It happens across all service industries and the digital services industry is certainly not exempt.
Despite all the painstaking work put into briefing, discussing, deciphering and documenting your web project, what’s been delivered is not what you had in mind.
And your provider is not providing any answers that look like coming close to resolving it.
In the meantime, your competitors are getting the work you should have got had your website or project been up and running the way you intended.
It can be a painful, gut-wrenching scenario, but unfortunately one that’s all too common in what is a relatively immature and unregulated industry.
So what can you do to get your project back on track?
The answer to that depends on where your project has gone wrong. I’m certainly no lawyer, but many years of industry experience have taught me some useful lessons on dispute resolution. So the following tips may help save you time, money and heartache.
1. Is it salvageable?
If your web professional has got their act together and created the site in something resembling professional practice, there’s a strong chance that the work that has been created to date is still valuable – no matter which technology it’s built in.
Most web projects are like building a house: You start with foundations that are built on to create a finished product. So there’s every chance that at least a good proportion of the completed work can still be utilised in getting to your finished deliverable.
That is unless the fundamentals are wrong – such as the wrong planning or the wrong choice of ‘materials’, in which case you may have to start from scratch.
If the documentation is clear and the web provider takes responsibility, it may well be salvageable. If not, you may be in for a bumpy ride.
Provider ‘lock-in’ an issue
The biggest difficulty with salvaging a project is where you are ‘locked in’ to a certain technology that few, if any, others can work on.
From the outset this can be avoided by getting independent advice on the technology component of your project. However, if you have already committed funds and time into creating something half built with this technology, you may well have to find a way to resolve it with the provider, or risk salvaging very little indeed.
2 .Where did the project go awry?
Most providers would not be in business if they continually flouted good practice, but that doesn’t mean you haven’t uncovered a flaw in the way they go about things.
It’s tempting in this case to simply write off the provider’s competency with the entire project. But that is rarely the case.
If you can identify exactly where the disputed issue arose, you may well be able to negotiate a satisfactory resolution, instead of simply throwing the baby out with the proverbial.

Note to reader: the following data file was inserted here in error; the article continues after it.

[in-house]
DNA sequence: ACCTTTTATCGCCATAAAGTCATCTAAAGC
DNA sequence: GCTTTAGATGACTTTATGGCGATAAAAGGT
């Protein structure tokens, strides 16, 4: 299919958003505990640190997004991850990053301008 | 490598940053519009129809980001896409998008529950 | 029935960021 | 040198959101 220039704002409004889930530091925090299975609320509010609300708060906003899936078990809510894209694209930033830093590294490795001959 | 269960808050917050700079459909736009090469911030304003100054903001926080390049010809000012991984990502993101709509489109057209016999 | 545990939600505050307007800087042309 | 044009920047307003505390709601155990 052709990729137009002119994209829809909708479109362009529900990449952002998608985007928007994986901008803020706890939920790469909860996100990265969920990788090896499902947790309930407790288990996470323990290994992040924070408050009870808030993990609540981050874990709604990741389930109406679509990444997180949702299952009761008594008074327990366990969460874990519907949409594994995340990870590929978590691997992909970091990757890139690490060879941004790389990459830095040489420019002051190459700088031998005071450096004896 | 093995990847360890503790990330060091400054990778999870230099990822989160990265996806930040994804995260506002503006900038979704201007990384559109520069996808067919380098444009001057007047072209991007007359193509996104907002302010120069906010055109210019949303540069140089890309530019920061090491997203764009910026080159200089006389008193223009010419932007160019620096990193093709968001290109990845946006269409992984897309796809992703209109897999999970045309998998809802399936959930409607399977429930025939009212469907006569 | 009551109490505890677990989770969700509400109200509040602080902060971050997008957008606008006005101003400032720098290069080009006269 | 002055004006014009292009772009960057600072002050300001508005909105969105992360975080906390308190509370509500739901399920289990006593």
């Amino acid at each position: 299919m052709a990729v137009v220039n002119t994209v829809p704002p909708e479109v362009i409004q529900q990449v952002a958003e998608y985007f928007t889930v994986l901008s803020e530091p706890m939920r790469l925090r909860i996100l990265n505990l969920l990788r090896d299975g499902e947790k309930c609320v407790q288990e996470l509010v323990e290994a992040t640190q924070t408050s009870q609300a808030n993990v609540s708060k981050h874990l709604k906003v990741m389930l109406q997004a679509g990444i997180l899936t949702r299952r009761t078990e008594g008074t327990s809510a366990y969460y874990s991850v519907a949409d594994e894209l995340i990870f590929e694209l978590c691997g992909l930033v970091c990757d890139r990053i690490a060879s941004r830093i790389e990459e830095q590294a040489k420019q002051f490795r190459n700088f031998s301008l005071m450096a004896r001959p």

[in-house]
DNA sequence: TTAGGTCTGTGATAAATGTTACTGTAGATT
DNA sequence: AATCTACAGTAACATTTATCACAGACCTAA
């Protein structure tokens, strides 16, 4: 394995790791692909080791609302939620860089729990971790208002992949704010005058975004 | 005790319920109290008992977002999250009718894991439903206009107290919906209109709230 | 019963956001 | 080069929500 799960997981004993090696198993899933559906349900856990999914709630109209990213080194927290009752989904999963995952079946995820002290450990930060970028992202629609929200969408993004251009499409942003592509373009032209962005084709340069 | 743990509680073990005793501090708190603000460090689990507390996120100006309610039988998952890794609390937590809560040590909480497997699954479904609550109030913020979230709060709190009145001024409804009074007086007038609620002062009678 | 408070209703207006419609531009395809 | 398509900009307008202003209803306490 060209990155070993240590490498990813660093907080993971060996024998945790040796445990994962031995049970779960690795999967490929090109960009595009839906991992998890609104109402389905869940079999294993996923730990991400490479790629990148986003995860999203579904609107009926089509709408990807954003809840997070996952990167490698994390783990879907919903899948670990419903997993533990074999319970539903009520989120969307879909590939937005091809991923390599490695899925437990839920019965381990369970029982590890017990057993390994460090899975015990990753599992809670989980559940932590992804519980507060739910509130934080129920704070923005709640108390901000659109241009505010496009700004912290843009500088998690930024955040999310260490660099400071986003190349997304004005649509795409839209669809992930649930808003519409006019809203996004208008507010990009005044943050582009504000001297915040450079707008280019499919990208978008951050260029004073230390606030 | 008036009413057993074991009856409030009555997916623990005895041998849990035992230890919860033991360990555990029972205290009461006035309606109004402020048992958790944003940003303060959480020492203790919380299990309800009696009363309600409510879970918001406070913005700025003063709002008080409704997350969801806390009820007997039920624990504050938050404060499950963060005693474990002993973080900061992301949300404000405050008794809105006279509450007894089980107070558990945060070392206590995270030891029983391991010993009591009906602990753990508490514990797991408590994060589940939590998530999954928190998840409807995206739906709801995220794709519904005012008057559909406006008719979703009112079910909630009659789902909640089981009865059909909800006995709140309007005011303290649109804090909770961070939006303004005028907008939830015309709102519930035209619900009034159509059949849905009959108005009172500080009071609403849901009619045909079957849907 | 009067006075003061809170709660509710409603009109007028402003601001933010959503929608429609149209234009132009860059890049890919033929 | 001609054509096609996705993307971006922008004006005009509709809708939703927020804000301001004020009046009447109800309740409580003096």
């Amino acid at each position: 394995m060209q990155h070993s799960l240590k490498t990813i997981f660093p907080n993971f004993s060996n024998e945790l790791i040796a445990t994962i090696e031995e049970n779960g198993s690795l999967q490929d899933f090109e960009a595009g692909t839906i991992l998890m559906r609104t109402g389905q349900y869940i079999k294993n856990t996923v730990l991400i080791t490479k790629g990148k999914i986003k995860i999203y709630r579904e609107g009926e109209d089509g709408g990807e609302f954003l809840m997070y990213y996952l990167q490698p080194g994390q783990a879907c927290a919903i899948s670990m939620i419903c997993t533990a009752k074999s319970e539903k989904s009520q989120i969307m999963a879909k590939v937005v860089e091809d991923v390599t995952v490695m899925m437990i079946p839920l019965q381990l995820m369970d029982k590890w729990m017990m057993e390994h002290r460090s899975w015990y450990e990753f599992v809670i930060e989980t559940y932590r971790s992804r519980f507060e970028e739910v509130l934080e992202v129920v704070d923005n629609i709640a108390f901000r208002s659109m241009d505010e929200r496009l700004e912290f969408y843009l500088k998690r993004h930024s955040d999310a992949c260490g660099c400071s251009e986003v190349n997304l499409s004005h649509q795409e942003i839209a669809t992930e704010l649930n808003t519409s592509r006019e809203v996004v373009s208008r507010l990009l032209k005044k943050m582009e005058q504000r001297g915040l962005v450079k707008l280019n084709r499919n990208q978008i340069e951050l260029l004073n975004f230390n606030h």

3. Do they have other team members who can take over the job?
Sometimes the issue leads to such a stalemate that you no longer either have the confidence in or want to work with the individual concerned.
Again, that needn’t mean abandoning the entire project. They may well have a co-worker who can continue to work with you. If not, they can often move part or the entire job to another provider. Design and development professionals can often work with others on larger project so may be prepared to introduce you to another who can pick up from where they left off.
Obviously though, the incumbent will need to be paid for the work that has been completed – unless it is entirely unsatisfactory and off brief.
4. Is it worth getting mediation?
If these steps all fail to resolve the issue, you can always try going down the mediation path. Most state government departments offer business mediation for only a few hundred dollars for each party.
And often an independent third party may be all that’s needed to take the heat out of a dispute and create some constructive resolution. I’ve had reason to go down this path and can vouch for its effectiveness and potential cost savings.
But if the sum involved is not large, it may not be worth even this expense.
Putting it down to experience
If you have exhausted all avenues, and the project is simply not worth the effort and expense of salvaging, it’s better to move on as fast as you can
What’s important here is not to lose faith in your project objectives. Just because you had one bad experience doesn’t mean that there aren’t others out there that can make it a reality.
In business there are occasions where we just have to take it on the chin and move on before it takes even more time and energy out of you and the business.
It’s important to recognise this and focus on what you can take out of the experience before embarking on a further attempt.
This will hold you in good stead for not only future web projects, but for any complex service project you need to embark on.
Have you had a bad experience with a provider? Without naming names, tell us about it below and what you did to achieve resolution – if it was ever achieved.
Caveat: This article is intended only to provide general overview on dispute resolution. It is not intended to be comprehensive nor does it constitute legal advice. We attempt to ensure that the content is current but we do not guarantee its currency. You should seek legal or other professional advice before acting or relying on any of the content.
In addition to being a leading eBusiness educator to the smaller business sector, Craig Reardon is the founder and director of independent web services firm The E Team, which was established to address the special website and web marketing needs of SMEs in Melbourne and beyond. www.theeteam.com.au.